That is actually happening on PCs: You have really low-end games with little hardware requirements, like Maple Story. That is a $100 million-a-year business. Kids are addicted to those games, they pay real money to buy [virtual] items within the game and the game.


TG Daily: Broken down, that means today’s mainstream PCs aren’t suitable for gaming?

Sweeney: Exactly. PCs are good for anything, just not games.

TG Daily: Well, we do have a fancy new operating system on the PC, which is actually heavily promoted as a gaming platform. What are your thoughts about Windows Vista?

Sweeney: I really don't know why they kept the 32-bit version of Vista. I was surprised when they decided to keep the 32-bit version, I expected that they would push the 64-bit version exclusively. It would have been the perfect time for that.


TG Daily: Considering that almost all the computers that can run Vista in fact support the x86-64extensions, that choice belongs to The Twilight Zone of the IT industry.

Sweeney: Let's be clear with it. The switch to exclusively 64-bit would clean up all the legacy viruses and spyware programs that have been plaguing us for years. The requirement for much more system memory cannot be an excuse, because most owners of 64-bit processors have at least 1 GB of system memory installed.


TG Daily: It would have been a soft switch when we compare it to the Mac, right? Almost all of our 32-bit software for Windows would continue to perform as it used to?

Sweeney: Yes, we would have liked something like that to happen. In terms of Apple, there’s a new PC in your future. In the case of Vista that would have gone 64-bit only, you would have ended up with five year old computers that still would have been able to run the 64-bit operating system.


TG Daily: Let’s go back to the gaming PC. What would you think if everyone would pursue a sort of an ease-of-use approach? For instance, in last two years, there were efforts to bring external graphics to life. It was supposed to be a compact box that would have a powerful discrete card inside. But in the end, it turned out that Vista's driver mode (LDDM) was incompatible with that.

Sweeney: External graphics?

TG Daily: A year ago, the PCI-SIG certified the PCI External standard, which enabled the conventional PCI slot to extend through several different cables. There were several Taiwanese companies such as Asus and MSI that demonstrated products based on different cards. In the end, you simply needed to plug the external box into a notebook or a desktop. Prototypes were using the ExpressCard interface.

Sweeney: Oh... that's cool. Actually, this would be a really good idea. We always joked that there will come a day when you won't be plugging a graphics card into a computer, but you would connect the computer into an Nvidia box, because they were quite loud and using a lot of power. But this idea would be really good. I didn't know there was actually a development in that area. Sadly, this would not solve a problem that we have today, and that is the fact that every PC should have a decent graphics card. A PC should be an out-of-the-box workable gaming platform.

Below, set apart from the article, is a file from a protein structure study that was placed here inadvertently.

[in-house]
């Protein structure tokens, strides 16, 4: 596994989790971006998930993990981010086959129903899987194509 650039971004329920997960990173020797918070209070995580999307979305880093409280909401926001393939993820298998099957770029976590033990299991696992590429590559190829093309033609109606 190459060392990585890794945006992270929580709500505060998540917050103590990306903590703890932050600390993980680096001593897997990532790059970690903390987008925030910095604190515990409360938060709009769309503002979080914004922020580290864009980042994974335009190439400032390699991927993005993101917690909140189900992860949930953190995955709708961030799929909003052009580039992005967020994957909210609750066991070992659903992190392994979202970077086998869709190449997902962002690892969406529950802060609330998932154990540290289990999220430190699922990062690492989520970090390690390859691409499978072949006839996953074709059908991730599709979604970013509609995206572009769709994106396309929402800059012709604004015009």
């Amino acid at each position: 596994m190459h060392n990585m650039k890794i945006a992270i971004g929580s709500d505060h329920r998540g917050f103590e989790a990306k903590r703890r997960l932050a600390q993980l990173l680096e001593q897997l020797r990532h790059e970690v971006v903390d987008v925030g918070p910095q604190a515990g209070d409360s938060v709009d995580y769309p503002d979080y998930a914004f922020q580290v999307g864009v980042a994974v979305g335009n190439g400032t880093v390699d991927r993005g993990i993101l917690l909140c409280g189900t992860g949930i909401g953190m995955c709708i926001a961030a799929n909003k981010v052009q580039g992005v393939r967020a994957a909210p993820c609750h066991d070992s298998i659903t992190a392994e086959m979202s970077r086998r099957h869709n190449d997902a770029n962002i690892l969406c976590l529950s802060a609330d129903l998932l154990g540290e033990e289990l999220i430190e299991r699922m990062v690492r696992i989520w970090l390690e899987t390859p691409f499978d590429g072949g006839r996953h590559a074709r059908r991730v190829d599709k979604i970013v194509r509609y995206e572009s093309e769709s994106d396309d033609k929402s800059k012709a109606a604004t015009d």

TG Daily: What about notebooks?

Sweeney: For notebooks this could be a really good solution. There is no room to put a fast GPU into that compact form.


TG Daily: With that much background and knowledge about what PCs make sense and which do not, I’d be interested to learn what PC you are using.

Sweeney: My work computers are Dell workstations. Currently, I have a dual-CPU setup, dual-quad cores for a total of eight cores, and 16 GB of memory. We at Epic tend to go to the high-end of things. Until recently, we used to buy high-end consumer PCs, simply because they tend to deliver the best performance. However, as time goes by, we constantly run into stability problems with CPUs and graphics, so we decided to switch to workstations. We just need very, very stable computers and they perform very well.


TG Daily: So, you aren’t really after the highest benchmark numbers obviously.

Sweeney: Part of the problem we see with these systems is that that they are ultra-fast, but often we see our PCs running under full load for 16 hours a day on various projects. We are constantly loading the systems, for instance using Radiosity. These computing tasks are extremely hardware extensive. Most of the high-end systems we worked on are just not engineered to support that.


TG Daily: What are your thoughts on the future of the PC as a gaming platform? Is scalability the future – we hear AMD talking about Spider and Nvidia is selling Triple SLI that will keep us upgrading over the next several years. Or did the industry lose its focus?